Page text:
9. Dark Souls
Much has been made of Dark Souls’ difficulty—and rightfully so. While most games hold players’ hands, this role-playing throwback drives a spike through the player’s palm. This prettier, more elegant follow-up to 2009’s Demon’s Souls is a literal dungeon crawl—one that forces would-be adventurers to venture cautiously, fight deliberately, and explore methodically. Dark Souls sounds like work because it is. But like the brutal role-playing games of yore, Dark Souls bestows a profound sense of accomplishment upon the dedicated.
While unloading shotgun blasts to the bellies of demons in Suda 51’s Shadows Of The Damned, players might wonder if they’re playing a game or a parody of a game. Shadows stars a hotheaded hero named Garcia Hotspur, who wields a talking gun named Johnson. (Sample Hotspur quote: “Great. More demon pubes.”) The action is always interesting, yet never enough to distract you from the game’s essential strangeness. Shadows is hard to pin down, and its refusal to define itself by any familiar gaming template makes it one of the year’s most maddening must-play experiences.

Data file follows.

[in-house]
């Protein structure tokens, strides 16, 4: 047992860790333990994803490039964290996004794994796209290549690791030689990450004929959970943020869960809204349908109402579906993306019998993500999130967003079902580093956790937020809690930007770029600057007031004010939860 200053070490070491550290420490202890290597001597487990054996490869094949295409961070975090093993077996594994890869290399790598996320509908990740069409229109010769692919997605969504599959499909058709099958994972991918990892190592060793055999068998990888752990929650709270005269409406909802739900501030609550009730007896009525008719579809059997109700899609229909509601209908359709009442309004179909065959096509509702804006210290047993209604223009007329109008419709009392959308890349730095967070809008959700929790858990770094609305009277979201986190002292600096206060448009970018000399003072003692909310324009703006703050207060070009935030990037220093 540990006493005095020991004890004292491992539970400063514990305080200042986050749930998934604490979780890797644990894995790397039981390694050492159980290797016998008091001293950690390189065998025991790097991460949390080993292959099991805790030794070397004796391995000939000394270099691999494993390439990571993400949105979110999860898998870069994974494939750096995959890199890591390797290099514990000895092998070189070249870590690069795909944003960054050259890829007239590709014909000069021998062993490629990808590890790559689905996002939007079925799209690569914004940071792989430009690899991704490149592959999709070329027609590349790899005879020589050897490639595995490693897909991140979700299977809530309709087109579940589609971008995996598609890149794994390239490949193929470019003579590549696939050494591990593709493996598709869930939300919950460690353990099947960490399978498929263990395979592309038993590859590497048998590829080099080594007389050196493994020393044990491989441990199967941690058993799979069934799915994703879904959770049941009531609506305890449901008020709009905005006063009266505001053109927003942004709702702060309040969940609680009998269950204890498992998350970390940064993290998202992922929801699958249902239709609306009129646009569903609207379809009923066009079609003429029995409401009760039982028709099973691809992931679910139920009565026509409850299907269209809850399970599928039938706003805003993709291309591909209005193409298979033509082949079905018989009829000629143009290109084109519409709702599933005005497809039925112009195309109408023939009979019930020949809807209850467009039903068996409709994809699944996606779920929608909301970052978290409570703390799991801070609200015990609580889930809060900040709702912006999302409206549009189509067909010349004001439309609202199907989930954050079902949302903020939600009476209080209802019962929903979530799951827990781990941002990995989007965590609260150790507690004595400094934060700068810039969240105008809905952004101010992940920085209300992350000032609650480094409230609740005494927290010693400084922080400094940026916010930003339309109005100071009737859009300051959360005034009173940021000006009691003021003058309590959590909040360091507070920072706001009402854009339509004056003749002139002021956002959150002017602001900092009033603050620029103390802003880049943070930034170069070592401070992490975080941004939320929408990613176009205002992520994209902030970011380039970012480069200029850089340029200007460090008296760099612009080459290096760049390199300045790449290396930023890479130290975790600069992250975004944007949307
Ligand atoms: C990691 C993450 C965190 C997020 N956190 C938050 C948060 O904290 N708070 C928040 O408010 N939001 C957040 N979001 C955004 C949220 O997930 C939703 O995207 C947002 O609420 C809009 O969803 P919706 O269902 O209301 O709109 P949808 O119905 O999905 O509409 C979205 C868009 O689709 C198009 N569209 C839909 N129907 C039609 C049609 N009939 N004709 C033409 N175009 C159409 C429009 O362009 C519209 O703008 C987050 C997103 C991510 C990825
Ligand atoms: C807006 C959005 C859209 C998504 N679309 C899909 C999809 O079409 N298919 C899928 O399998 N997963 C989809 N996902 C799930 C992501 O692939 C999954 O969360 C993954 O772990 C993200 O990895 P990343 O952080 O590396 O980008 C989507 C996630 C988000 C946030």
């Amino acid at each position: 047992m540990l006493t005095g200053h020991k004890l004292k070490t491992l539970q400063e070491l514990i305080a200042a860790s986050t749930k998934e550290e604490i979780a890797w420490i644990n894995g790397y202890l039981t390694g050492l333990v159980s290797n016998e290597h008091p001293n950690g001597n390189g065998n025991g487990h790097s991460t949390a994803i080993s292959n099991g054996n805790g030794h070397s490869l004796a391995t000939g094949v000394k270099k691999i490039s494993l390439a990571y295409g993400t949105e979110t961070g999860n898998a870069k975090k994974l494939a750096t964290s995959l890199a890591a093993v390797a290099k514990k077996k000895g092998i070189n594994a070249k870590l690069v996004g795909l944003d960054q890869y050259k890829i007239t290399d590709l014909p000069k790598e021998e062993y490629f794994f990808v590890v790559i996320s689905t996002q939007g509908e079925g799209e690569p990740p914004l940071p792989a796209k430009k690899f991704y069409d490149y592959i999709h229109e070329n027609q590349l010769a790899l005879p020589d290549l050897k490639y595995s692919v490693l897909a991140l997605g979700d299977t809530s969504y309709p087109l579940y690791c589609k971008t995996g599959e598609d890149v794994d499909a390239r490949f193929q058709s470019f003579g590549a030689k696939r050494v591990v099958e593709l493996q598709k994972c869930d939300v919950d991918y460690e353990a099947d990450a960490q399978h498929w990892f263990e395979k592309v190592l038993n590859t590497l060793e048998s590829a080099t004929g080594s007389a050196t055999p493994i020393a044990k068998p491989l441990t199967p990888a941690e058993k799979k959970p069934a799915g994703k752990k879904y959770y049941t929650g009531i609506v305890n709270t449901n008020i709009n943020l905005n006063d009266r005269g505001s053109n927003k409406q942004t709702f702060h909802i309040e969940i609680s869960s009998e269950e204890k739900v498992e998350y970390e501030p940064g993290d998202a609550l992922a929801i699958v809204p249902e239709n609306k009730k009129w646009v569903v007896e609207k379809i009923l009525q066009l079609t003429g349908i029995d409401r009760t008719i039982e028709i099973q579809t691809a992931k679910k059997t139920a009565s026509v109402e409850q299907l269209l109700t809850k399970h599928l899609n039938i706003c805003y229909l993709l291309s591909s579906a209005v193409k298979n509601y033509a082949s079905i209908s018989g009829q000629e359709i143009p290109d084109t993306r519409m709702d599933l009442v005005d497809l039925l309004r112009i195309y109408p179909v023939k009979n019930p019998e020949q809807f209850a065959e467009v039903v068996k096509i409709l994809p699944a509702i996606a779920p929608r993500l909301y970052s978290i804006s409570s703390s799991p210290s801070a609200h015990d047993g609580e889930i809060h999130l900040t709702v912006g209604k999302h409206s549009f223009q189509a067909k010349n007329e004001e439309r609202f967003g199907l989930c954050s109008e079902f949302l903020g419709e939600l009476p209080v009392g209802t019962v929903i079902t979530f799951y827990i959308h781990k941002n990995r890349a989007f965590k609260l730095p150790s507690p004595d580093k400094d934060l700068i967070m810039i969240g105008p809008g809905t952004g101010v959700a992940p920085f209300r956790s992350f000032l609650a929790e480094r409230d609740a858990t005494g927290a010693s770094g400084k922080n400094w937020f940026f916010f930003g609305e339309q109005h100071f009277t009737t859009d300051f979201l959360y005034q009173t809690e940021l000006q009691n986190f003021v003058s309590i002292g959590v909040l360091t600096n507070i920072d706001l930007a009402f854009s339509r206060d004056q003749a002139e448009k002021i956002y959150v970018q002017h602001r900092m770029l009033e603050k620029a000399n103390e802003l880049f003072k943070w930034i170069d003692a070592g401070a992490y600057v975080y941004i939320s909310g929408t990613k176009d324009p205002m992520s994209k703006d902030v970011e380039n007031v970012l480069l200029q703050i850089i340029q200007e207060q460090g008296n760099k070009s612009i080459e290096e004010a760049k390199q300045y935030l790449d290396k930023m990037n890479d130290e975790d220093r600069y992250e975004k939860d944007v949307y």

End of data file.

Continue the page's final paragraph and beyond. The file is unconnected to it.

Motion-controlled swordplay is Skyward Sword’s main event according to Nintendo, but the way you interact with Skyward is just one facet in this jewel of a game. Its world is relatively small compared to its bloated predecessor Twilight Princess, but it’s also deep and giving in its imagination and care. Link is more than a green-suited puppet who mimics the motions of your Wiimote. He’s your green-suited avatar in a wondrous realm where people ride giant birds and pilot ships that convert desert to ocean. After 13 years, Nintendo has finally made a three-dimensional Zelda as powerful as its two-dimensional entries.
Ghost Trick: Phantom Detective is the best game you’ll ever read. Some dub Phoenix Wright creator Shu Takumi’s games “visual novels” because they’re so verbose, but there’s more to his adventure games than thumbing through dialogue. Ghost Trick’s plot is peppered with locked-room puzzles that play on spectral protagonists’ ability to haunt the scenery, navigating the detritus of everyday life like a poltergeist lost in a maze. Still, it’s stellar writing—accentuated by handsome animation—that makes Ghost Trick’s characters feel so lively.